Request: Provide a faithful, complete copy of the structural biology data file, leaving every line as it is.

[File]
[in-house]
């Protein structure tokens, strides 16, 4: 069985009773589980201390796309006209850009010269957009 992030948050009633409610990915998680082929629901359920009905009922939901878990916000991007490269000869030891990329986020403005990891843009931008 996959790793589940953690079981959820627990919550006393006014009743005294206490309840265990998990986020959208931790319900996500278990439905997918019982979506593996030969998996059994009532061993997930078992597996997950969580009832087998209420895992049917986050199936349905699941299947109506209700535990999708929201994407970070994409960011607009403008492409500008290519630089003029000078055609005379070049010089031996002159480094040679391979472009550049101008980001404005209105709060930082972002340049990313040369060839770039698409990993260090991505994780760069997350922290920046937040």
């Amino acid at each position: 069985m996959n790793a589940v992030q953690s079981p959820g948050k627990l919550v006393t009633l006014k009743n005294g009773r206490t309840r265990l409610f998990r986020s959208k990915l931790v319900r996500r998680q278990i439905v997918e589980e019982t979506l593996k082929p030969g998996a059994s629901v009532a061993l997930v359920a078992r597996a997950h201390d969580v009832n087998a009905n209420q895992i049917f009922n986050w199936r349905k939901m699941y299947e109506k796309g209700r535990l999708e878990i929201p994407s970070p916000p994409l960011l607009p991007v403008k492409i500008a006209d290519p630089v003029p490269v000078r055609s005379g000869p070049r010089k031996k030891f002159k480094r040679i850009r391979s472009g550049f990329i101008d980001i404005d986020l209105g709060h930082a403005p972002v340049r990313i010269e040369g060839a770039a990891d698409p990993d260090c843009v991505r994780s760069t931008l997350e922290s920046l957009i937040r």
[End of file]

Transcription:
[in-house]
């Protein structure tokens, strides 16, 4: 069985009773589980201390796309006209850009010269957009 992030948050009633409610990915998680082929629901359920009905009922939901878990916000991007490269000869030891990329986020403005990891843009931008 996959790793589940953690079981959820627990919550006393006014009743005294206490309840265990998990986020959208931790319900996500278990439905997918019982979506593996030969998996059994009532061993997930078992597996997950969580009832087998209420895992049917986050199936349905699941299947109506209700535990999708929201994407970070994409960011607009403008492409500008290519630089003029000078055609005379070049010089031996002159480094040679391979472009550049101008980001404005209105709060930082972002340049990313040369060839770039698409990993260090991505994780760069997350922290920046937040």
């Amino acid at each position: 069985m996959n790793a589940v992030q953690s079981p959820g948050k627990l919550v006393t009633l006014k009743n005294g009773r206490t309840r265990l409610f998990r986020s959208k990915l931790v319900r996500r998680q278990i439905v997918e589980e019982t979506l593996k082929p030969g998996a059994s629901v009532a061993l997930v359920a078992r597996a997950h201390d969580v009832n087998a009905n209420q895992i049917f009922n986050w199936r349905k939901m699941y299947e109506k796309g209700r535990l999708e878990i929201p994407s970070p916000p994409l960011l607009p991007v403008k492409i500008a006209d290519p630089v003029p490269v000078r055609s005379g000869p070049r010089k031996k030891f002159k480094r040679i850009r391979s472009g550049f990329i101008d980001i404005d986020l209105g709060h930082a403005p972002v340049r990313i010269e040369g060839a770039a990891d698409p990993d260090c843009v991505r994780s760069t931008l997350e922290s920046l957009i937040r």